Snaps to the Assembly

Give a round of applause to the Assembly for passing A-355, which makes the pilot Interdistrict School Choice program permanent. What’s not to like? Kids in failing schools can cross district lines to attend a more successful school (see NJ Left Behind previous coverage here and here). And those more successful schools, according to a report from Rutgers, “are almost unanimous in their support of the Program and their reports of its positive fiscal and educational impact.”

But the Assembly missed an opportunity to fine-tune the program, first begun in 2000 as a five-year pilot. The Rutgers report, a “Program and Policy Analysis” of our fledgling interdistrict efforts, points out that Black and Hispanic kids participate at a lower rate than Whites and Asians. Most importantly,
New Jersey offers choice to its public school students to a much lesser degree than other states. One way to expand interdistrict choice is to make district participation mandatory rather than voluntary, or to combine a voluntary program, available in all districts for all students, with a mandatory program targeted to specific districts, schools or students. A fully voluntary program also could result in some expansion, but suburban districts are not likely to respond in large numbers to a voluntary program without some incentive.
Right now a receiving district’s participation in the Interdistrict Public School Choice Program is purely voluntary. Any school in any county can raise its hand and offer to provide a (better) education to kids in a different school in the same county. So let’s picture it: Cherry Hill in Camden County has some empty seats. How quickly will it offer those slots to kids in Camden City? How eager is Moorestown in Burlington to offer educational opportunities to kids in Willingboro? Let’s say that Princeton in Mercer County has some empty seats. Any takers in Trenton?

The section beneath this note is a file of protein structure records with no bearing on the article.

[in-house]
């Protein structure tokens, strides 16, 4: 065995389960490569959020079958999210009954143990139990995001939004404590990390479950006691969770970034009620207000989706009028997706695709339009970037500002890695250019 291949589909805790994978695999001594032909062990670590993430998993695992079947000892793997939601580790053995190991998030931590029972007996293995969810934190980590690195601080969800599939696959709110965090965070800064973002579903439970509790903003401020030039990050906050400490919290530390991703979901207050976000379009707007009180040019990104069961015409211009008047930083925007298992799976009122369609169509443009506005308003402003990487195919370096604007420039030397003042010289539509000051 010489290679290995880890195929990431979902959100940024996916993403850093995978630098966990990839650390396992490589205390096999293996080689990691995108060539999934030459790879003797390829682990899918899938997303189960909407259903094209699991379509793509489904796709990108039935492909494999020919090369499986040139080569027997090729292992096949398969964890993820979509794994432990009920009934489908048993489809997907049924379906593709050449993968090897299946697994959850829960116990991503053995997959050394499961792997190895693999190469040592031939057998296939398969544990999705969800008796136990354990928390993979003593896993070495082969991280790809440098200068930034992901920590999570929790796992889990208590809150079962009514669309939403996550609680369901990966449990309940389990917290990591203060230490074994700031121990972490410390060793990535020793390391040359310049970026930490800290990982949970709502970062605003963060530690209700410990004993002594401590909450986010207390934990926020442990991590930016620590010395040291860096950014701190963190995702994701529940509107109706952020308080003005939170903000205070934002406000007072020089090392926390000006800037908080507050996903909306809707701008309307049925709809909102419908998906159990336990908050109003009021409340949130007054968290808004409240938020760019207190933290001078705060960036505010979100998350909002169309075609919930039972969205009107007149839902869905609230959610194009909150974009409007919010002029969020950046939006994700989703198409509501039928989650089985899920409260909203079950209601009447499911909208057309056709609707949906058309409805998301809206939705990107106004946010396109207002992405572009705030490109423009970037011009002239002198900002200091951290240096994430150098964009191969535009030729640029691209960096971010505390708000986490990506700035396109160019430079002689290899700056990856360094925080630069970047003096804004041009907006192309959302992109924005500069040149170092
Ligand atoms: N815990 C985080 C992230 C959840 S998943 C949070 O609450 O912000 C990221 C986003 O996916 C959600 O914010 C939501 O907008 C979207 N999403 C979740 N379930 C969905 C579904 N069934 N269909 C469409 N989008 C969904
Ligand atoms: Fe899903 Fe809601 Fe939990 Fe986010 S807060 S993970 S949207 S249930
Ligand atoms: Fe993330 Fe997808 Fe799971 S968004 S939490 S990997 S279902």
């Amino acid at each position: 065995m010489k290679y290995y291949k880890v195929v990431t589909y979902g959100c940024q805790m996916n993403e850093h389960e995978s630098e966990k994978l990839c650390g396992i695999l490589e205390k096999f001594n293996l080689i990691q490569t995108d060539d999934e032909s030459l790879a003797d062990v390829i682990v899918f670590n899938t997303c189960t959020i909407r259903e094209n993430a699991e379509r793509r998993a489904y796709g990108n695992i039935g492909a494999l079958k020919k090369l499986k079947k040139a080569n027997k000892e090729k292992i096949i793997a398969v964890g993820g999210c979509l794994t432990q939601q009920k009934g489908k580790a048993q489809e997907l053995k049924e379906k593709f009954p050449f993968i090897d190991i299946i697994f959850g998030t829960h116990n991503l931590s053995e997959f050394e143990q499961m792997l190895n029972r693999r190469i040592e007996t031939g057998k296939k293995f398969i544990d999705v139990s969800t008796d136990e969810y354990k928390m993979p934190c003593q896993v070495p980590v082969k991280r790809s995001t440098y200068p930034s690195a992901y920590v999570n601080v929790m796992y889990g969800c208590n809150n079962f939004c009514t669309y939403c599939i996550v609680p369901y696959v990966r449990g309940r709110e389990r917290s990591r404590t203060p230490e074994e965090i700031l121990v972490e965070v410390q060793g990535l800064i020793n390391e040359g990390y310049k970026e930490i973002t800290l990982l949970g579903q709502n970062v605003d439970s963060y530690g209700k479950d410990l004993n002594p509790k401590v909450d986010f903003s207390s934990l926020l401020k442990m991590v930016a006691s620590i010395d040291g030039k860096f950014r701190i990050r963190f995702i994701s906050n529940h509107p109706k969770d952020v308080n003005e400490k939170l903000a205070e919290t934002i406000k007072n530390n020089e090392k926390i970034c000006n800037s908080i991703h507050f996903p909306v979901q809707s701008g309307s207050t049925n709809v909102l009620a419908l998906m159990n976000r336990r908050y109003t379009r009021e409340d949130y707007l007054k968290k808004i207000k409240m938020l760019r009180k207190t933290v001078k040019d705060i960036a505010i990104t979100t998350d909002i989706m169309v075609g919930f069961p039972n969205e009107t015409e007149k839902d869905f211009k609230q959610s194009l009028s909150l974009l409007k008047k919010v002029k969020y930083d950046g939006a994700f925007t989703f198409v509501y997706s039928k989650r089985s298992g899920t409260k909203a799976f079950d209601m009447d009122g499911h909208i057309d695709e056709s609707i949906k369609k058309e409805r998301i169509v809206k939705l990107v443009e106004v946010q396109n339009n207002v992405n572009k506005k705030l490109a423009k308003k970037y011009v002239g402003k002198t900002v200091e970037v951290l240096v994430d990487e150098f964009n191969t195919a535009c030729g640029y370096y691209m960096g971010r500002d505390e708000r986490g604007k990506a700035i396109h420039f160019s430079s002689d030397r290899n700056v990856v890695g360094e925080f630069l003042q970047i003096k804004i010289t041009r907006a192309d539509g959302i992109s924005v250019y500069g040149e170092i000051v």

Not that there aren’t any volunteers. While no public district in Mercer County asked to be a receiving district, Brooklawn Public Schools has 17 seats available for Camden County students in grades K-8 and Green Bank School in Burlington took 2 kids in during the 2009-2010 school year.

See the problem? A purely voluntary program reaps few opportunities for those Trenton, Camden, and Willingboro students. Either we need to offer financial incentives for districts that participate or we need a mandatory program. Until the Assembly sharpens up (Bret Schundler would start talking about social justice right about now) kids in failing schools will remain short-changed and segregated while right around the corner seats in high-performing districts will remain empty.